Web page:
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Vet Immunol Immunopathol. 2001 Sep 28;82(1-2):107-19.

A role for tryptophan in immune control of chlamydial abortion in sheep.

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Moredun Research Institute, IRC, Pentlands Science Park, Bush Loan, EH26 0PZ, Scotland, Penicuik, UK.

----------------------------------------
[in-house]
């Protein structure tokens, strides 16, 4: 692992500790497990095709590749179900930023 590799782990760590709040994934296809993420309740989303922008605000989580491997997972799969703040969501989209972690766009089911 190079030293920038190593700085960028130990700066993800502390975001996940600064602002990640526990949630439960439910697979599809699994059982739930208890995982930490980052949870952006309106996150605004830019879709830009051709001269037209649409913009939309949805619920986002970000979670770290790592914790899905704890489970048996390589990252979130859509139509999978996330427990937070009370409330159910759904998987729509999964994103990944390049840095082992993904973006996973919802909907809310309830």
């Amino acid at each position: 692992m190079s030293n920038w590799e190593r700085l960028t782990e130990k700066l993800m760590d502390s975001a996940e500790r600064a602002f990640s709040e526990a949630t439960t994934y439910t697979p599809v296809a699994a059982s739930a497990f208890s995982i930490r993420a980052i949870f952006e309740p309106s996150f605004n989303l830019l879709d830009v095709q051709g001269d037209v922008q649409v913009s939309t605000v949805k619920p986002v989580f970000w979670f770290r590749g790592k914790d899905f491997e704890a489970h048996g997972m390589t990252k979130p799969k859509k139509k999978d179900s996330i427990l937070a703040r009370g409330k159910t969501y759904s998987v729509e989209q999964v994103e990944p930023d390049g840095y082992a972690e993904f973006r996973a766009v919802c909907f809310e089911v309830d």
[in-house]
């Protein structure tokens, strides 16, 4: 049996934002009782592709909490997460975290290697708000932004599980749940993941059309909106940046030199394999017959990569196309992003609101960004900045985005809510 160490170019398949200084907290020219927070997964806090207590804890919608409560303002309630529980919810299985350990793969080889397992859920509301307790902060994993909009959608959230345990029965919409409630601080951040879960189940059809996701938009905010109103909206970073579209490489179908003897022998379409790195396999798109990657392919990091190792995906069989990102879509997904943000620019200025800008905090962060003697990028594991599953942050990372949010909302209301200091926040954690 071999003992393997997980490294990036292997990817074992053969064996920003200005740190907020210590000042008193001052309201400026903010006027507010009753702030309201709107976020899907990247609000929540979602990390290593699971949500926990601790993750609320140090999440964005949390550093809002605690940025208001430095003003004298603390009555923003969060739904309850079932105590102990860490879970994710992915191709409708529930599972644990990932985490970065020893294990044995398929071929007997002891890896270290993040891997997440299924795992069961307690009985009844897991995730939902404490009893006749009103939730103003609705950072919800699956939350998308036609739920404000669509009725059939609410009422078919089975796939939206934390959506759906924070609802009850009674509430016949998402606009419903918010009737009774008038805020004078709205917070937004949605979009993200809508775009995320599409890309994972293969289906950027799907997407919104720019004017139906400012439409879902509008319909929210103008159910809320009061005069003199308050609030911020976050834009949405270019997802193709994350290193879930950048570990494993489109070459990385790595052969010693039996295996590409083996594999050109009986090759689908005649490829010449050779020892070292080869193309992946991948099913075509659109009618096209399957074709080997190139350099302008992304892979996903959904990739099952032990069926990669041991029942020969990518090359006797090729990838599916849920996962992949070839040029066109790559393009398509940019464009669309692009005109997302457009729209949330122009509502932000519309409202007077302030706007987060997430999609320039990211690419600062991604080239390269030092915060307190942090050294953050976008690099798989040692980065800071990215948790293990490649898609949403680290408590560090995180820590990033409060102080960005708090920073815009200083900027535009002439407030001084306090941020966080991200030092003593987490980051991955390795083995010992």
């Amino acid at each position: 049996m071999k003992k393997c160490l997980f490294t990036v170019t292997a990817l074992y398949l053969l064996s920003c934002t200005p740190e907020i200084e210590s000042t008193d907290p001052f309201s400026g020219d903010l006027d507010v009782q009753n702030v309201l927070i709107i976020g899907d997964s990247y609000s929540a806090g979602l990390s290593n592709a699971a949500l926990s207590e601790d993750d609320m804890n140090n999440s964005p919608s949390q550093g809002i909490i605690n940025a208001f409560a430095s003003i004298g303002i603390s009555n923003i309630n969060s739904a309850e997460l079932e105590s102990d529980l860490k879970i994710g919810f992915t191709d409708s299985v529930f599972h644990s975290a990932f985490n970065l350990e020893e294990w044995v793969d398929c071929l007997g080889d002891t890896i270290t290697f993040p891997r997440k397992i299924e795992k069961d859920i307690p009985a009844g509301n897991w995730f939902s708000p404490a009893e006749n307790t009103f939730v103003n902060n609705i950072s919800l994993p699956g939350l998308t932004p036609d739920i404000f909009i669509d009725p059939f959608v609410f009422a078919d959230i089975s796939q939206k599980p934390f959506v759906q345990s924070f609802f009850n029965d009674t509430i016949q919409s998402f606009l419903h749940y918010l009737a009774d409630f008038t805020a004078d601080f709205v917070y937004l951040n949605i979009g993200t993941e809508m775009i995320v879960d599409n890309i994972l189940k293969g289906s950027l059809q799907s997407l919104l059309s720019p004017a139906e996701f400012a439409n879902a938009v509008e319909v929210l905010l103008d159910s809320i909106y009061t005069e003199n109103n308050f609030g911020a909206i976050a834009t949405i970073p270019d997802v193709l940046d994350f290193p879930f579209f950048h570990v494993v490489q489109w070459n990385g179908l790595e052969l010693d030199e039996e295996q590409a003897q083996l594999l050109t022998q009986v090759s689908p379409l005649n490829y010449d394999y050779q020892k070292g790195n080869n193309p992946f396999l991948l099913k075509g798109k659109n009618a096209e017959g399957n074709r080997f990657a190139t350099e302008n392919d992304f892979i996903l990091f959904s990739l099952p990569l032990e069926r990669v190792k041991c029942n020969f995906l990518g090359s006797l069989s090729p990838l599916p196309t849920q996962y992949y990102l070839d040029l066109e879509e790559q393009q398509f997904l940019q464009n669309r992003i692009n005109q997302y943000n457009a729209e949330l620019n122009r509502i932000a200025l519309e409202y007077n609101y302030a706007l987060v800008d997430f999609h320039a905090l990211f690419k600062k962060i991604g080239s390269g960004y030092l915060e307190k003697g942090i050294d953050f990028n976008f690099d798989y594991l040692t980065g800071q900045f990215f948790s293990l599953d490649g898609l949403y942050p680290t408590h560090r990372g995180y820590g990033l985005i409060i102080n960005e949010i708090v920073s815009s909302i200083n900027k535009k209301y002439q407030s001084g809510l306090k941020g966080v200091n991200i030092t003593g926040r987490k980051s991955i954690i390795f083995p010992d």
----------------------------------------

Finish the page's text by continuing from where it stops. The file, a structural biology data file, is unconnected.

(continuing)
Tryptophan (Trp) catabolism appears to be an important mechanism for regulation of inflammatory responses, resulting in T-cell tolerance and survival of semi-allogeneic concepti during pregnancy. Trp catabolism can be induced by IFN-gamma, and is therefore an important host defence mechanism against intracellular pathogens. Chlamydophila abortus is a bacterial pathogen that can cause persistent infection in non-pregnant sheep, but invades the placenta and causes abortion in late pregnancy. IFN-gamma was found to control the growth of Chlamydophila abortus in ovine cells in a highly dose-dependent manner. Addition of 200U/ml IFN-gamma eradicated all traces of infection from the cultures, whereas concentrations less than 50U/ml failed to control the growth of the organism, resulting in cell lysis. However, concentrations in the range of 50-100U/ml were found to restrict growth to an extent that a persistent infection was established, allowing survival of the organism in tissue culture for several months. Removal of IFN-gamma resulted in the re-appearance of infectious organisms. Addition of exogenous Trp to the cells treated with 50-100U/ml IFN-gamma prevented the establishment of persistence. These effects in tissue culture are analogous to the persistent infection observed in pregnant sheep prior to abortion. These data suggest that control of C. abortus growth in the periphery is linked to the balance of pro-inflammatory cytokine production and availability of Trp during pregnancy.

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